All of us struggle with the allure of notoriety. How many people liked my last post on Instagram? How many subscribers do I have on my YouTube Channel? How many followers on Facebook? Am I liked? Am I popular? Am I politically correct? Am I acceptable? Everyone wishes they had more likes, views, friends, or responses, whether we are willing to admit it or not. It’s even more disproportionately important to young Christians struggling to find their identity in Christ in a culture that applies its own labels and affirmations.
In a year punctuated by the moral failings and faith departures of superstar pastors, famous Christian musicians, and renowned apologists, it might be wise to examine the one thing all of them had in common: celebrity.
I write this as someone who has struggled with celebrity in my own life as an outspoken, public Christian. I leveraged my national reputation as a Dateline featured cold-case detective to write several books and eventually played a role in the movie, God’s Not Dead 2. As my “celebrity” increased, so did my opportunity to share Jesus with people across the country and around the world.
I rationalized the pursuit of notoriety like many other public Christians. Fame, after all, provided the opportunity to share the truth of Jesus with others, right? But at some point, as I pondered the effect celebrity had on my own life as a Christian, I began to examine my own shifting motivations. Was I leveraging celebrity for the purpose of sharing Jesus, or sharing Jesus for the purpose of establishing my celebrity?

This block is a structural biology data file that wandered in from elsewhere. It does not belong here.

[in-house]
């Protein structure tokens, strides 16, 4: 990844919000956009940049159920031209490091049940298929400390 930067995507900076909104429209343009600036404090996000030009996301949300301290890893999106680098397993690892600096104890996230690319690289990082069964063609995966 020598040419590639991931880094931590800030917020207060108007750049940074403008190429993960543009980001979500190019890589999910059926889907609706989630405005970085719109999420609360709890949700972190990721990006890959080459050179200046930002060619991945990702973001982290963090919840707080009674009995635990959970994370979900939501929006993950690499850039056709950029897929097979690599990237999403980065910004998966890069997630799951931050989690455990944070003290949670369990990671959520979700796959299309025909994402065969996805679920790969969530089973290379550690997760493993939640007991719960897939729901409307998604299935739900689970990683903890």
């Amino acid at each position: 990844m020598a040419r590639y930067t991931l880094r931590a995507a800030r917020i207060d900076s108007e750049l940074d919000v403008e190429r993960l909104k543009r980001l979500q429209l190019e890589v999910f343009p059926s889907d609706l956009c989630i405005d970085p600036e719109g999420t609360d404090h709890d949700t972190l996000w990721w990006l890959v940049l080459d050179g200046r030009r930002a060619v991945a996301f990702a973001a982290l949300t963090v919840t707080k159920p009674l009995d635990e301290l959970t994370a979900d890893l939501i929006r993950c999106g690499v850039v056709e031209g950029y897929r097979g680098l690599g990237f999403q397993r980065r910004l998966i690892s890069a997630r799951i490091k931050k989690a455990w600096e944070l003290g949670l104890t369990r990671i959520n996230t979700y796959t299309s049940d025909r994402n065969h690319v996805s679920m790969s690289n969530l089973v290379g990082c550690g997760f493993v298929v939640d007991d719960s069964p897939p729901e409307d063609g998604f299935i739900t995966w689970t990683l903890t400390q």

If there was one thing I’ve learned as a homicide detective, it’s the motivation for bad behavior. Every killer I’ve investigated committed his or her crime for one of three reasons: financial gain, sexual lust, or the pursuit of power. As the Apostle John described nearly two millennia earlier in 1 John 2:15-16:
Do not love the world nor the things in the world. If anyone loves the world, the love of the Father is not in him. For all that is in the world, the lust of the flesh and the lust of the eyes and the boastful pride of life, is not from the Father, but is from the world.
Here’s the most important thing I learned about these three motivations for misbehavior: they are usually connected. That’s right. If you begin to chase one, you may eventually chase the other two. The pursuit of power (described by John as “the boastful pride of life”) is often nuanced. The quest for celebrity is one expression of this pursuit, and although it can seem benign, it’s often perilous. Well known Christian pastors, Christian musicians and Christian celebrities sometimes find themselves in sexual or financial scandals.